A Gallery Volunteer’s Sleuthing Leads to the Reunion of a 16th-Century Altarpiece

The altarpiece will be displayed as one for the first time in decades at Compton Verney.

Unknown Franconian Master, The Lamentation of Christ with a Group of Donors (16th century). Photo courtesy National Galleries of Scotland.

Compton Verney, a manor house-turned-art gallery in the Warwickshire countryside has a rich and capacious collection—grand paintings from the Neapolitan Golden Age, intricately worked Chinese bronzes dating back three millennia, the U.K.’s largest offering of folk art.

The item that most intrigued volunteer guide Christine Cluley, however, was the pair of 500-year-old panels that once enclosed an altarpiece lamentation scene. Part of the appeal was their mystery. The centerpiece was absent and the painter was unknown, referred to only obscurely as the “Franconian Master.”

The name points to a region known today as Bavaria, where, in the 16th century, the German Renaissance was in full bloom. Cluley took up the task some 14 years ago and step-by-step retraced the work’s provenance. Crucially, her research also helped identify the missing centerpiece: The Lamentation of Christ with a Group of Donors, now held by National Galleries of Scotland.

Saint Christopher on the recto of the doors of the triptych

Unknown Franconian Artist, Saint Christopher (16th century). Photo courtesy Compton Verney.

On the back of Cluley’s research, including digging into archives and auction sale catalogues in the UK and Germany, the centerpiece has been reunited with its wings for a temporary display at Compton Verney set to run through February 2025.

“It has been an ambition of ours to reunite the wings in our collection with the central panel for a number of years,” Compton Verney said via email. “We have a number of fragments of altarpieces and we were able to bring these together in one room.”

Compton Verney is also cautiously putting forward the names of two possible artists: Hans Baldung and Wolfgang Traut. Both men were keen followers of the work of Lucas Cranach and Albrecht Dürer, whose name once erroneously graced the wings.

Saint George on the recto of the doors of the triptych

Unknown Franconian Artist, Saint George (16th century). Photo courtesy Compton Verney.

Commissioned following the death in 1527 of Kasimir Friedrich, who ruled the Ansbach principality in the Holy Roman Empire, the panels are painted on both sides: St. Catherine and St. Barbara on the outside; St. Christopher and St. George on the inside.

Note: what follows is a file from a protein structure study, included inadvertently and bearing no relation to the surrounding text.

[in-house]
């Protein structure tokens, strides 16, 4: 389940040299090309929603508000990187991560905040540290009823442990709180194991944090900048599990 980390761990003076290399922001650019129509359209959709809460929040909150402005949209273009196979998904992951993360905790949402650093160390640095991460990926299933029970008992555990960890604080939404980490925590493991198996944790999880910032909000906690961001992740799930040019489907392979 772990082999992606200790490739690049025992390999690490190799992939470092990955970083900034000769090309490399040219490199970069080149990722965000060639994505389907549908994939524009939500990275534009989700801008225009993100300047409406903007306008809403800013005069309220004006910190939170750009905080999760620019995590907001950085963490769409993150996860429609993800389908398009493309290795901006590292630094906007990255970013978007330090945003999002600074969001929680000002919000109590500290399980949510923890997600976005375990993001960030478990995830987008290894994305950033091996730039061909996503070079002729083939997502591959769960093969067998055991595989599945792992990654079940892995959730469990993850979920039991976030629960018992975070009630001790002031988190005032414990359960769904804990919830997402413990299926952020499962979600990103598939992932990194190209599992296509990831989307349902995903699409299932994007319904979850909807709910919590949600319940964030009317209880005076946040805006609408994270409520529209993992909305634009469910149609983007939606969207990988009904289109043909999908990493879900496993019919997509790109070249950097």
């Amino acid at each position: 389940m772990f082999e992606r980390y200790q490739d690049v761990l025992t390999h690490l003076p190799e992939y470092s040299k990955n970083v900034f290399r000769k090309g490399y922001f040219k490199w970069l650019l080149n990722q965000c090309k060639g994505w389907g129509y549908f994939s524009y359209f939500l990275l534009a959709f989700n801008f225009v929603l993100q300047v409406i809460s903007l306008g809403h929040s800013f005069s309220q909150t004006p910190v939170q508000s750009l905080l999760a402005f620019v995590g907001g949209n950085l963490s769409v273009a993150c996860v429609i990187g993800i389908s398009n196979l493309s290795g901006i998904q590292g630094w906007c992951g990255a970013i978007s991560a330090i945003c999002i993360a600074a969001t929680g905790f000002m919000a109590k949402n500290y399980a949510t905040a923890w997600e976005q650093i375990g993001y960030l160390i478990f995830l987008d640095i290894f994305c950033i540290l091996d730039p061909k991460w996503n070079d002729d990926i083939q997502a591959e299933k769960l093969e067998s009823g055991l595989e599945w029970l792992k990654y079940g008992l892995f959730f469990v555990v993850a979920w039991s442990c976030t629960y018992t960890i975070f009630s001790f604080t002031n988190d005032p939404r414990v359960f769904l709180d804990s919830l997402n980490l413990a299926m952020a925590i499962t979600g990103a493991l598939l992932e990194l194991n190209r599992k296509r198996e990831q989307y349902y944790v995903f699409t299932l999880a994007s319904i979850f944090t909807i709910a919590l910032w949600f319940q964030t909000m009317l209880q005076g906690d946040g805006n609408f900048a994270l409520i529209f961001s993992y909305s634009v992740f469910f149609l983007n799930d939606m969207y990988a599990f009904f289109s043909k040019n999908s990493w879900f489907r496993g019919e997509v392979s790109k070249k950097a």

Beneath St. Catherine’s flowing drapery and sword, the work is dated 1519, i.e. prior to the altarpiece commission. This suggest the panels previously belonged to another altarpiece and cut down to size. The inside saints connect symbolically with Kasimir Friedrich. St. Christopher is the patron of traveling and the ruler died while away in Hungary. St. George evokes the name of his brother, who succeeded him.

Saint Barbara on the verso of the doors of the triptych

Unknown Franconian Artist, Saint Barbara (16th century). Photo courtesy Compton Verney.

The centerpiece is a dynamic and brightly colored work capturing the moment after Jesus was removed from the cross, which lingers gray and ominous in the background. The Virgin Mary kneels tenderly beside Jesus, while, behind her, Mary Magdalene throws her hands aloft in a spell of despair, her ointment jar prominently in the foreground. Flashes of red drapery connect with the blood spilling down Jesus’s legs and torso; the blue garment upon which he rests echoes the sky.

Saint Catherine on the verso of the doors of the triptych

Unknown Franconian Artist, Saint Catherine (16th century). Photo courtesy Compton Verney.

The donors are presented in a different perspective and stood beside the Kasimir Friedrich’s coffin. Two boast the insignia of the Order of the Swan, popular among the Franconia’s aristocracy.

It’s the first time in 30 years the three panels have been placed together. In a peripatetic journey, they entered a Berlin auction in the mid-1800s after the death of the Prussian Postmaster. Somehow, the altarpiece ended up in an English stately home in the 1920s before entering a village Shropshire church. In 1993, it was separated and sold at auction.

Reunited: The Lamentation Altarpiece” is on view at Compton Verney, Warwickshire, the U.K., through February 28, 2025.

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